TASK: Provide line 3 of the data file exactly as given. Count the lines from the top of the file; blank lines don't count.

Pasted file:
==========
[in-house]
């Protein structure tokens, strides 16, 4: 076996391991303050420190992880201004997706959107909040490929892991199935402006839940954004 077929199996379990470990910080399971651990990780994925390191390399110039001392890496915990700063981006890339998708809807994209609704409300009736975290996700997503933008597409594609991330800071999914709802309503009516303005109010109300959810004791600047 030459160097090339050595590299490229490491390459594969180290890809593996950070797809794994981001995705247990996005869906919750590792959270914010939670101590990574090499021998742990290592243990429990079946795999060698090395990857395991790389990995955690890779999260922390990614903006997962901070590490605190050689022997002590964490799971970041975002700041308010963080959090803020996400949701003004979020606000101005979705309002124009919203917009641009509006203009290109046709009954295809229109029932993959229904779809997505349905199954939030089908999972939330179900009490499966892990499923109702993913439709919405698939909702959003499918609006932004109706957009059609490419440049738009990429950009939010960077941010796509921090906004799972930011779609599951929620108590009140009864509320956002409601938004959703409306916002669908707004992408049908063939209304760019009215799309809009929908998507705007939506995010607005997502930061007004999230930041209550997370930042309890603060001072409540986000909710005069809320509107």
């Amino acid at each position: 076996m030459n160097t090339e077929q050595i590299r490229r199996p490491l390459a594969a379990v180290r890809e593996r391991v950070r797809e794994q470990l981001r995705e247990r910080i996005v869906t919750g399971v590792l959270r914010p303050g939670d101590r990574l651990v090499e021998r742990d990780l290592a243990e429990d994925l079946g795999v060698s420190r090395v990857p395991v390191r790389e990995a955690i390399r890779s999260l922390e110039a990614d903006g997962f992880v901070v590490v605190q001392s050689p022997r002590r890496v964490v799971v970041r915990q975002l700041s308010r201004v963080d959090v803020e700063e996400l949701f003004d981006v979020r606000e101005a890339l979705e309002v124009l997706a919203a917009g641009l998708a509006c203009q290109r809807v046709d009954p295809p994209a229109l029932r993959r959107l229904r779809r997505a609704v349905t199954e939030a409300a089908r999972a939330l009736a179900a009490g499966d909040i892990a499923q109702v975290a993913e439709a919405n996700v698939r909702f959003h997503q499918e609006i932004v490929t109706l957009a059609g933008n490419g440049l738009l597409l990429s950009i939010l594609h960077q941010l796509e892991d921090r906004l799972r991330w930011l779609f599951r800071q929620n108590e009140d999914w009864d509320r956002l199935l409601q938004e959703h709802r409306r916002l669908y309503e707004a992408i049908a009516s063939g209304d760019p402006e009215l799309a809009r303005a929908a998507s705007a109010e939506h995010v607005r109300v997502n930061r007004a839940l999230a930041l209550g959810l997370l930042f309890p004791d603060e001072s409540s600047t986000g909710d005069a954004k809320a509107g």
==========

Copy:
């Amino acid at each position: 076996m030459n160097t090339e077929q050595i590299r490229r199996p490491l390459a594969a379990v180290r890809e593996r391991v950070r797809e794994q470990l981001r995705e247990r910080i996005v869906t919750g399971v590792l959270r914010p303050g939670d101590r990574l651990v090499e021998r742990d990780l290592a243990e429990d994925l079946g795999v060698s420190r090395v990857p395991v390191r790389e990995a955690i390399r890779s999260l922390e110039a990614d903006g997962f992880v901070v590490v605190q001392s050689p022997r002590r890496v964490v799971v970041r915990q975002l700041s308010r201004v963080d959090v803020e700063e996400l949701f003004d981006v979020r606000e101005a890339l979705e309002v124009l997706a919203a917009g641009l998708a509006c203009q290109r809807v046709d009954p295809p994209a229109l029932r993959r959107l229904r779809r997505a609704v349905t199954e939030a409300a089908r999972a939330l009736a179900a009490g499966d909040i892990a499923q109702v975290a993913e439709a919405n996700v698939r909702f959003h997503q499918e609006i932004v490929t109706l957009a059609g933008n490419g440049l738009l597409l990429s950009i939010l594609h960077q941010l796509e892991d921090r906004l799972r991330w930011l779609f599951r800071q929620n108590e009140d999914w009864d509320r956002l199935l409601q938004e959703h709802r409306r916002l669908y309503e707004a992408i049908a009516s063939g209304d760019p402006e009215l799309a809009r303005a929908a998507s705007a109010e939506h995010v607005r109300v997502n930061r007004a839940l999230a930041l209550g959810l997370l930042f309890p004791d603060e001072s409540s600047t986000g909710d005069a954004k809320a509107g």